Although the European dates stayed put while the U.K. tour was moved around them, they had also undergone an upheaval since being published in Billboard in February. That itinerary featured 21 shows in 20 cities between April 7 and May 11. This was then reduced to 17 shows in 14 cities between April 7 and May 8, by scrapping two gigs in Germany (Stuttgart and Cologne) and five in France (Montpellier, Avignon, Nantes, Bordeaux and Dijon), adding a concert in Barcelona (Madrid was also considered) and slotting in second nights in Rotterdam and Stockholm. The date of the opening gig in Hamburg on April 7 remained unchanged, but many others were rearranged. The closing shows in Paris on May 10 and 11 were brought forward three weeks, and the Continental tour now ended in Stockholm on May 7 and 8. The full story of how the European gigs were set up would probably fill another feature the size of this one.

Friday the 13th
On Friday, March 13, of all days, four days before the tour was due to begin, a press release announced the news: "Bruce is simply exhausted and suffering from the assorted ailments that can crop up during a gruelling tour. While his health is not in serious danger, doing his first full tour of the U.K. without adequate rest would run the risk of later cancellations. Bruce regrets any inconvenience to his fans and looks forward to seeing everyone in May and June.

Because that week's music papers had already been published, the bad news primarily broke in local and national newspapers, which were full of predictable headlines like "The man who shot to fame with 'Born to Run' has had to stop running."

In Brighton, where hundreds had queued overnight for tickets only nine days previously, the Evening Argus ran a front-page story headlined "Weary Bruce Delays Show." It was followed the next day with a piece titled "Bruce Shocks the Whole Crew," which revealed that the postponement surprised even Bruce's crew, who were already setting up at the Brighton Centre for the following Tuesday's opening night. They apparently "had to pack away their rigging." This suggests that the original plan had been in place until the last minute, in hope that Bruce would recover. Given that a professional crew can set up a stage in hours, the fact that Bruce's team was in Brighton four days in advance also suggests that some rehearsal time may have been planned at the seafront venue.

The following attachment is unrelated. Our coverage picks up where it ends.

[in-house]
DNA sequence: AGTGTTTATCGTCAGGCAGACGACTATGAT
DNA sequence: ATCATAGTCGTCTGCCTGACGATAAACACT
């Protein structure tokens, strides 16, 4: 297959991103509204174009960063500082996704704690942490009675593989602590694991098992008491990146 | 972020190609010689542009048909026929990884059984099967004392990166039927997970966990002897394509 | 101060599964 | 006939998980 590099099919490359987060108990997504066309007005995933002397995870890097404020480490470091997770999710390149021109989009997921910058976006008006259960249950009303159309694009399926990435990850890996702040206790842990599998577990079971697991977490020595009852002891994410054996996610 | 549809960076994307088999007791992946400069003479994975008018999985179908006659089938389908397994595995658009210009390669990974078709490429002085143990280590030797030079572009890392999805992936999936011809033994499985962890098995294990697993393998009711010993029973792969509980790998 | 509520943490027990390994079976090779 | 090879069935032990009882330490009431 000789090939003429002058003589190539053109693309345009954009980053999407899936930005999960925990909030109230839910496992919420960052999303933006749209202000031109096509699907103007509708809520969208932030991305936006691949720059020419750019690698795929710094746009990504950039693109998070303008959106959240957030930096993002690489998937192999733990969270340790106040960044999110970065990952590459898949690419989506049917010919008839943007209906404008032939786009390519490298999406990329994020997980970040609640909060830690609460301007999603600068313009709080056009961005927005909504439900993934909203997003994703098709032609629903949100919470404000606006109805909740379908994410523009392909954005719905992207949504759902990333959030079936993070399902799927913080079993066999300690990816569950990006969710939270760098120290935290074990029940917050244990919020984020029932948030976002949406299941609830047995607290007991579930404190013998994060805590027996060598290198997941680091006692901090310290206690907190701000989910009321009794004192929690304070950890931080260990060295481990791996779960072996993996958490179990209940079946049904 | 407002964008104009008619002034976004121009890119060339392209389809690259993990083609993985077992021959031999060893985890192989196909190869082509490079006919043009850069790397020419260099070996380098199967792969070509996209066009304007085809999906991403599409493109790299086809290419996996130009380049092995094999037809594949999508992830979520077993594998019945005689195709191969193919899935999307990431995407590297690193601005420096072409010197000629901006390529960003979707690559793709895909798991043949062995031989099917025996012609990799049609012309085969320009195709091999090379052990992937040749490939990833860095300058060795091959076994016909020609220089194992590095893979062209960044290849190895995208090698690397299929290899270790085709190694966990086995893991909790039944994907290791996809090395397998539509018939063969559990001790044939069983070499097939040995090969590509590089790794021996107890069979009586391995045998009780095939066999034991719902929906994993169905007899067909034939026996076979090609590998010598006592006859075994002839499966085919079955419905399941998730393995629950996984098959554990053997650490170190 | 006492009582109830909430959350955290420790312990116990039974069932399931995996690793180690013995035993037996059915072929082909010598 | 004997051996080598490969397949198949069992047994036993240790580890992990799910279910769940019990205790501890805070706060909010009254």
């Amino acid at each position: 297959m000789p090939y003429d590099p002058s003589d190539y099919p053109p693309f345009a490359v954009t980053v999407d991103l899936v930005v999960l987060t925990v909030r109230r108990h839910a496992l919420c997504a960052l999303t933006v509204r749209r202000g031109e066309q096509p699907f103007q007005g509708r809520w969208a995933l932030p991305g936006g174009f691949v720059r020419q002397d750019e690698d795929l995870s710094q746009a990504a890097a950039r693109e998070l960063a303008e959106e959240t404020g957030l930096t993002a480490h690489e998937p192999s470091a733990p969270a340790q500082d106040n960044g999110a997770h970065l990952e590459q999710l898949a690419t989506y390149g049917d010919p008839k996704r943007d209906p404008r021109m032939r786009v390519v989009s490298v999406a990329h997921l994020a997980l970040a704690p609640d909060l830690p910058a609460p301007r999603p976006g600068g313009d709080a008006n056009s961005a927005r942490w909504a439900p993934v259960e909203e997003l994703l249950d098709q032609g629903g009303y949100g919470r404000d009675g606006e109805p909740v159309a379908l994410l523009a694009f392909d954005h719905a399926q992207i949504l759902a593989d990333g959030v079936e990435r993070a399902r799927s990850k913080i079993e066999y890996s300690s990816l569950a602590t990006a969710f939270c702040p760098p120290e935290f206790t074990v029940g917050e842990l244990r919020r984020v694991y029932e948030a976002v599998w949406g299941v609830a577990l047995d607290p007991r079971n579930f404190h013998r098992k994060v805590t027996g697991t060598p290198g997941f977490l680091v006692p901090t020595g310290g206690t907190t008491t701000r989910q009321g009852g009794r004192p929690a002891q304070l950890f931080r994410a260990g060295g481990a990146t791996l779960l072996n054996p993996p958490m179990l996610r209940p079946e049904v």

The following week, the music papers covered the postponement. "The concerts have been sold out for weeks and heavily over-subscribed. The delay will cause disappointment to thousands of people, particularly those for whom the revised dates are inconvenient," noted the NME. "It comes as a headache for Harvey Goldsmith as well as for CBS, who'd launched a promotional campaign to tie in with his visit" (they'd dubbed March "Springsteen Month").

Additional information emerged regarding Bruce's health. In Melody Maker's report ("Bruce: Why Britain Must Wait Till May"), Barbara Carr of Jon Landau Management said, "It got so bad that he couldn't talk, yet he made it onstage. He didn't feel well at the beginning of last week and we thought 'uh-oh.' Bruce was looking forward to his European dates and meeting his fans. It was a hard decision for him to make."

Quoting an unidentified CBS spokesperson, Ireland's Hot Press said that Bruce had suffered a "complete physical breakdown." The Daily Star said that Bruce had collapsed with nervous exhaustion. The New Standard explained that his "frenetic performances had left him so enfeebled that his doctors had warned him he should not attempt to stand for more than one hour a day." In the biography Point Blank (1999), Christopher Sandford wrote that Bruce was suffering from fever and laryngitis, later diagnosed as flu. He "spent three days in bed, then strolled incognito around the bars of Asbury" — implying that he might have recovered faster than suggested, even if he wasn't fit to tour.